The French connection was real. Although unbeknownst to the national television network, the co-opting of Le jongleur de Notre Dame for the small screen was not a purely English-language phenomenon. The opera also aired on TV for Christmas in France in 1959. The cover of a weekly magazine devoted to French programming presented a female actor with a gamin hairdo. The accompanying caption singles out her performance as the jongleur himself, and the photograph poses her, dressed in Marian blue, with a lighted candle in her left hand and a painting of a Gothic country church poking up behind her head (see Fig. 4.75). The taper calls to mind both yuletide and the devotional flames that often blaze before images of the Virgin in miracles such as that of Our Lady’s Tumbler. The casting of a woman in the lead role gives evidence of influence from the United States, moderated or not. The entire tradition of playing the medieval performer en travesti can be traced back to the operatic tours de force of Mary Garden in Manhattan, Chicago, and elsewhere.

Fig. 4.75 Christiane Lasquin. Photograph by Daniel Fallot, 1960. Published on the front cover of Télé 60, no. 795 (January 23, 1960).

Although not in the medium of television or film, a collection of Christmas stories in French published in Belgium in 2005 substantiates that the tale of the juggler continues to be associated with the holiday season. The book is the work of two Dominican sisters. In this grouping the narrative of the jongleur of Notre Dame is flagged as a “legend of the Middle Ages.” The opening sentence presents us with a cathedral that is personified as it awakens on a Christmas morning. Beyond the anthropomorphism, the building serves as a metonym for the whole medieval period.

The next paragraph introduces a statue of the Virgin and Child, smiling at each other. Then the lens widens to encompass the bustling square before the great church. At last, we come face to face with the famished and freezing jongleur. The poor entertainer cannot grab the attention or secure the donations of the passersby who scurry on Christmas errands as snow swirls. Eventually he catches sight of the Madonna, and the boy gives him a sign. The juggler begins juggling frenetically. When he blacks out, youthful Jesus takes over for him. In the hoopla and high adrenaline of the moment, the other sculptures within the house of prayer come to life, and the effigy and her babe in arms beam only more brilliantly. The grin is as common a manifestation of Mary’s delight as is the gift of a rose attested in other versions. The reader, too, may see images of the young Christ with or without the ball his mother has handed him. The manipulation of objects is reminiscent of motifs in medieval miracles of the Virgin in which her infant child interacts with youths. Such rascals find carvings of the Mother of God and her boy so lifelike as to mistake them for real people.

Juggler Film

Noel is not always an essential ingredient in cinematic and small-screen reflexes of the story. A spectacularly wretched feature-length version not set at this holiday is The Juggler of Notre Dame, a dismal and even dispiriting shoestring affair from 1970. In contrast, Christmas is the day on which the crowning performance by the juggler takes place in the more widely known, fifty-minute The Juggler of Notre Dame from 1982. This made-for-television movie was coproduced by Walt Disney and the Paulist Brothers. Such teamwork between a secular entertainment conglomerate driven by the bottom line and a Catholic religious society motivated by charity may strike us, to say the least, as far-fetched. But the specific values and mission of the Paulist Order played a role in the choice of topic and medium. Interviewed by a New York Times journalist, the head of the brotherhood’s cinematic branch underscored the value of outreach and his firm’s long presence in Hollywood “as a production company concerned with human values and audience enrichment.” The color film was given an up-to-date setting in the United States. In addition, it starred a real juggler in the leading role.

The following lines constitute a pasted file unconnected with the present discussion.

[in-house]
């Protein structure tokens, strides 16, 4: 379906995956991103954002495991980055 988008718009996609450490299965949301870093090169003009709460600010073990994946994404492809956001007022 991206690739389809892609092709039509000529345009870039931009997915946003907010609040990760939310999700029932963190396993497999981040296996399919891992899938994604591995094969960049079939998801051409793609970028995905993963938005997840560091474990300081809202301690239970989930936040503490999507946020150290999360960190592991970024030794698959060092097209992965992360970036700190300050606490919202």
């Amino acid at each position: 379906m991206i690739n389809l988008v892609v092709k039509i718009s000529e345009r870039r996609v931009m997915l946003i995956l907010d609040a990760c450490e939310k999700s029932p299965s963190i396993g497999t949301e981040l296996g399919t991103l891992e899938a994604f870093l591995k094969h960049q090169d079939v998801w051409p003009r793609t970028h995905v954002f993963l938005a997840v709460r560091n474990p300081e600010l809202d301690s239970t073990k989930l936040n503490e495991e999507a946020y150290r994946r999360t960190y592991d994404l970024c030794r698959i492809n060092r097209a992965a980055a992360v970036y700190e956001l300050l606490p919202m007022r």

Despite these gestures toward typical values of the big screen, the motion picture is languorous, anything but action-packed. In it, Barnaby becomes the victim of two life-altering personal tragedies. First, we are told, partly through flashbacks, a backstory about the death of his wife in a tightrope accident when both high-performing spouses are under the big top. Later, we witness the murder of the hobo who becomes Barnaby’s bosom buddy, after the juggler has left the circus tent to become an itinerant and indigent street performer. Although initially soothed by being invited to enter a comradely community, the has-been entertainer soon despairs at having no gift to offer Mary and Jesus. At the conclusion, he receives a regenerative present from the Virgin, via a Madonna.

Juggler Christmas Books Live On

A man sits on a bench, reading a book. A juggler walking by asks, “So, how many of those can you read at the same time?”

The Christmastide versions of the juggler story for television and cinema did not mark an end to printed forms of the narrative. As we have seen, special iterations of it continued to be designed as Christmas books in the United States. From England, we have in 1978 a private-press printing for “the Feast of Our Lord’s Nativity.” More indicative of the toll that tasteless commercialization was taking is the tale’s inclusion in Norman Rockwell’s Christmas Book. In this 1977 anthology, a coxcombed jester once painted by the artist for a magazine cover is slapped beside a translation of Anatole France’s version. Not even a minimal attempt is made to achieve any meaningful harmonization between the two modules (see Fig. 4.76). The American painter would not pass away until the following year, but clearly his lifework was already being monetized without much anguishing over maintaining the quality of his artistic legacy.